Saturday, 13 December 2014

Back on (single) track

This could have easily been one of those runs that make me want to sing (inwards, of course. Not outwards. I don't want to get evicted and/or involuntary committed to the mental hospital). The only thing stopping me was the constant worry that I might slip on a root or that my knee might not make it. Otherwise, all the ingredients that make for a delicious winter run were there: great company, fresh snow, undulating terrain and a pair of legs as excited to go out and play as a little puppy.

Oh, and some warm mulled wine afterwards. Strictly speaking, not a part of the run itself, I'll admit. But - all scientific evidence agrees - a very important part of the recovery phase afterwards.

Our coach had informed us beforehand that it was to be a short run, about an hour long and mostly on terrain. My plan was to try and run 15 km, an increase by one km since last week. My knee responded to last week's increase so well, I thought I'd push its limits just a little further. I drove up to the hockey arena some 40 minutes before we were to meet, left the car in the parking lot and started running.

The sun might have come up but you wouldn't know it, thanks to the thick layer of clouds covering the sky. Not a soul was to be seen in the woods, and the only tracks to disturb the snow belonged to a hare. The world was quiet except for my own footsteps.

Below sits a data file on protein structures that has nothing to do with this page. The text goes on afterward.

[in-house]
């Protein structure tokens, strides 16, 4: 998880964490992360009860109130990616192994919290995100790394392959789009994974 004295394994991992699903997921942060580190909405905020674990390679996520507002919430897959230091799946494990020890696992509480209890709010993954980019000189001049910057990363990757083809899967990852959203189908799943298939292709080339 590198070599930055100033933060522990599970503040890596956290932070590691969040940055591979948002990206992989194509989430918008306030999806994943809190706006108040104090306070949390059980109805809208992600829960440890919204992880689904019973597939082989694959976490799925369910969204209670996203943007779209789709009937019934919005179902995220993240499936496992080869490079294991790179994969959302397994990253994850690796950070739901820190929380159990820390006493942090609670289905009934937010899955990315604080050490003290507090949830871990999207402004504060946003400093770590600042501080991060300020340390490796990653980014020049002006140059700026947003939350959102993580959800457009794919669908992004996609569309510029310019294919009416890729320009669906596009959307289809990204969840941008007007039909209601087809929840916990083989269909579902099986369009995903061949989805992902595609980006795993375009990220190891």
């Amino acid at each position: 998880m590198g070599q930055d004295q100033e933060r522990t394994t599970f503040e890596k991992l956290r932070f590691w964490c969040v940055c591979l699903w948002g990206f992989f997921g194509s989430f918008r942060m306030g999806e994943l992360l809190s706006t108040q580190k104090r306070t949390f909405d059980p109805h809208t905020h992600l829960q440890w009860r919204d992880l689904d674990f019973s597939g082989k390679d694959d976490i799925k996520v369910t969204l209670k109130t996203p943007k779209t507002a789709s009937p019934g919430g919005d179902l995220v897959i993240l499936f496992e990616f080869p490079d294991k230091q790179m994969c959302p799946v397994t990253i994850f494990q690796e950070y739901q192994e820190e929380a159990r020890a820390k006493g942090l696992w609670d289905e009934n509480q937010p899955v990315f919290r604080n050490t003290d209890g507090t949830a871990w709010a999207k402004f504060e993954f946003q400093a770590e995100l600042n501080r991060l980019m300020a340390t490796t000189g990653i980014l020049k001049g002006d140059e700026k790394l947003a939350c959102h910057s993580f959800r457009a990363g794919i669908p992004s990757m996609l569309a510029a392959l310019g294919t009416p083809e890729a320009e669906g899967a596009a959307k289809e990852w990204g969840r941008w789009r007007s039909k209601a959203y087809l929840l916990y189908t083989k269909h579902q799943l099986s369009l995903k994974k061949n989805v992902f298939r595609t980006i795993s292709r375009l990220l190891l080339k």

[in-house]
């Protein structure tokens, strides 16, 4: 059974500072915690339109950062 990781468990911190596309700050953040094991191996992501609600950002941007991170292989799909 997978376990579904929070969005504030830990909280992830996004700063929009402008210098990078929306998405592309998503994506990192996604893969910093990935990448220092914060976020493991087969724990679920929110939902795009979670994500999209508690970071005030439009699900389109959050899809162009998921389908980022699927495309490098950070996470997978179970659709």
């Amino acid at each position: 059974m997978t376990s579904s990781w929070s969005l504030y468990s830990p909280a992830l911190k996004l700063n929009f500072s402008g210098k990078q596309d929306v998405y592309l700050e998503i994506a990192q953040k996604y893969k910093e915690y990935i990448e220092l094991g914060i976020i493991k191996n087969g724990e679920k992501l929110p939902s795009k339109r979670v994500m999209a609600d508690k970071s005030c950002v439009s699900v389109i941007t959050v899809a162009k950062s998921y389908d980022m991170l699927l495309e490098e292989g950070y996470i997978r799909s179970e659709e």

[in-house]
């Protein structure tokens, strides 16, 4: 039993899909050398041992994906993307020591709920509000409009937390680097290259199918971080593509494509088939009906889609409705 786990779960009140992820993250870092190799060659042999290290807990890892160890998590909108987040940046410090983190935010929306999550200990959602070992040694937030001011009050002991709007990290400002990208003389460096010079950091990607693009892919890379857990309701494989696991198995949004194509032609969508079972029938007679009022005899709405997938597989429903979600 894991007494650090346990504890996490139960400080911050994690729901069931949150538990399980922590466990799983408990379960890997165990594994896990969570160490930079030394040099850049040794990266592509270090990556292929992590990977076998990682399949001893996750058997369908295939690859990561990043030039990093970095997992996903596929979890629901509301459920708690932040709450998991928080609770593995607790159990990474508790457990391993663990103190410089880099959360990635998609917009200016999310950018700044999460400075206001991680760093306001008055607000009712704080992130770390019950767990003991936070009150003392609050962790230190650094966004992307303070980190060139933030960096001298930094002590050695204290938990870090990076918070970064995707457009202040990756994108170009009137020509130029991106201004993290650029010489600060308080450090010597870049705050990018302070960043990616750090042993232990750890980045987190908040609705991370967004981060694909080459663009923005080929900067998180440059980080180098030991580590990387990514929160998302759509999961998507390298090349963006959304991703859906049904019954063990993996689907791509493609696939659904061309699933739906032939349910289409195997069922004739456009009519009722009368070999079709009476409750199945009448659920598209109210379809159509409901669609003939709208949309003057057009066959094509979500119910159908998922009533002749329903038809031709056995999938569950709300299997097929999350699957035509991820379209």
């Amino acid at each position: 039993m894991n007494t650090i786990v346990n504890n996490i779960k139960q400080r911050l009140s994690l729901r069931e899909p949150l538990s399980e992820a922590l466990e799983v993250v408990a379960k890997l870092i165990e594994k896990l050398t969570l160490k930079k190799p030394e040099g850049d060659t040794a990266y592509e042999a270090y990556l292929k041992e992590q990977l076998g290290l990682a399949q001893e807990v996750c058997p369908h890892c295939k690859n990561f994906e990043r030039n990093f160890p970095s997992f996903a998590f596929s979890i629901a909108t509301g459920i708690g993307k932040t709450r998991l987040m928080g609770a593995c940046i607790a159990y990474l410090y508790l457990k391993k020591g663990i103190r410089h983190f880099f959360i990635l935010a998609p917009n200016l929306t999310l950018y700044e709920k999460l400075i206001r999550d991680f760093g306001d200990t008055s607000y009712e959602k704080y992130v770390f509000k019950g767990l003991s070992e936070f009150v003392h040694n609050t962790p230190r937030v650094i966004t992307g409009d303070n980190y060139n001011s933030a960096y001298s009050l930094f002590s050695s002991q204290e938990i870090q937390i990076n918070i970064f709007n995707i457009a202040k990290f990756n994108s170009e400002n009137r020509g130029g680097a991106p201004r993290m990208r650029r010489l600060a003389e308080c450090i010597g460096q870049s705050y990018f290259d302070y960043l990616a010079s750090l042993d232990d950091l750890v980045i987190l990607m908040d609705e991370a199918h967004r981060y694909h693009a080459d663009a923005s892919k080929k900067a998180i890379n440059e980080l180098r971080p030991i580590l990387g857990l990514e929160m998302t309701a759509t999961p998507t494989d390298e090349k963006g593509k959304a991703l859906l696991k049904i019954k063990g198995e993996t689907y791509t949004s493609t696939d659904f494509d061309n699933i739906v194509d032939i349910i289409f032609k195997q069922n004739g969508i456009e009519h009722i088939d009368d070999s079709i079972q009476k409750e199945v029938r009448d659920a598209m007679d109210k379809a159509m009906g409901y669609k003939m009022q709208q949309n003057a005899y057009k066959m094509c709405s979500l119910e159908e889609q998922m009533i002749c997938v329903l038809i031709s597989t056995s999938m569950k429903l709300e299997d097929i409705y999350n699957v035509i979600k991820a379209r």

I got back to the arena just in time and spent a few minutes chatting with the others and warming myself up by the radiator. We then headed out again, and after a short run around the neighbourhood, we entered the woods once more. This time, we left the paths and followed a singletrack.

Singletrack is just about the most perfect surface to run on. Challenging, soft on the body and easy on the eyes. But during the winter it can be treacherous. Under the thin layer of snow lay stones, roots and ice, none of which I could see properly with my dry, watering eyes. Miraculously, I managed to stay on my feet, despite slipping on a root at some point.

My watch claimed I had run a grand total of 15,5 km when we got back to the arena. I celebrated in the most decadent and gluttonous way, that is to say with not one, but two gingerbread biscuits. It was lovely to spend this Christmassy moment with my club mates. The warmth from the mulled wine spread to my whole body, contributing to the enormous sense of well-being I was experiencing. Perfect.

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